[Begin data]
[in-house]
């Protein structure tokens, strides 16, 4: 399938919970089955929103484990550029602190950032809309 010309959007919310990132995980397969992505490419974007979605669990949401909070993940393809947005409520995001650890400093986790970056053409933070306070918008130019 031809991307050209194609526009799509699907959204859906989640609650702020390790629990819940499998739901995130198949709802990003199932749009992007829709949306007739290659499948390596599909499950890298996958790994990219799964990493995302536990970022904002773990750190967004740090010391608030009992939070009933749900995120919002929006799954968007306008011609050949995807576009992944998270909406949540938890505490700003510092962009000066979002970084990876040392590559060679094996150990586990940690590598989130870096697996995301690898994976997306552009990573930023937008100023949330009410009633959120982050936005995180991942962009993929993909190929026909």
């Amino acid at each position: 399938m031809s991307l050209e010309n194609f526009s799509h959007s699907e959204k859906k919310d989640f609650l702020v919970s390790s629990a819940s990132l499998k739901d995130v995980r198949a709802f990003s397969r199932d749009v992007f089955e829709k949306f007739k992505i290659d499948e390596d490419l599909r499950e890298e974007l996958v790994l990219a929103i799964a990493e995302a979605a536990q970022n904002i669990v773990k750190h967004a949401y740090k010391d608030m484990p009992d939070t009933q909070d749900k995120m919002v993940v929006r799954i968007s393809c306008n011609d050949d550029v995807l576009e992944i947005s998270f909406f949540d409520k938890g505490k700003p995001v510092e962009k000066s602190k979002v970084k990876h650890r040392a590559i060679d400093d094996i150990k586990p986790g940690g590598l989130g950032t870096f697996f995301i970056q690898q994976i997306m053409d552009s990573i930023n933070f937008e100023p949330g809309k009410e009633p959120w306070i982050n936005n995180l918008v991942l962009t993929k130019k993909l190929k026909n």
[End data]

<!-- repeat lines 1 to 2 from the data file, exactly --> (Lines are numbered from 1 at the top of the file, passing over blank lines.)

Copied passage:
[in-house]
């Protein structure tokens, strides 16, 4: 399938919970089955929103484990550029602190950032809309 010309959007919310990132995980397969992505490419974007979605669990949401909070993940393809947005409520995001650890400093986790970056053409933070306070918008130019 031809991307050209194609526009799509699907959204859906989640609650702020390790629990819940499998739901995130198949709802990003199932749009992007829709949306007739290659499948390596599909499950890298996958790994990219799964990493995302536990970022904002773990750190967004740090010391608030009992939070009933749900995120919002929006799954968007306008011609050949995807576009992944998270909406949540938890505490700003510092962009000066979002970084990876040392590559060679094996150990586990940690590598989130870096697996995301690898994976997306552009990573930023937008100023949330009410009633959120982050936005995180991942962009993929993909190929026909």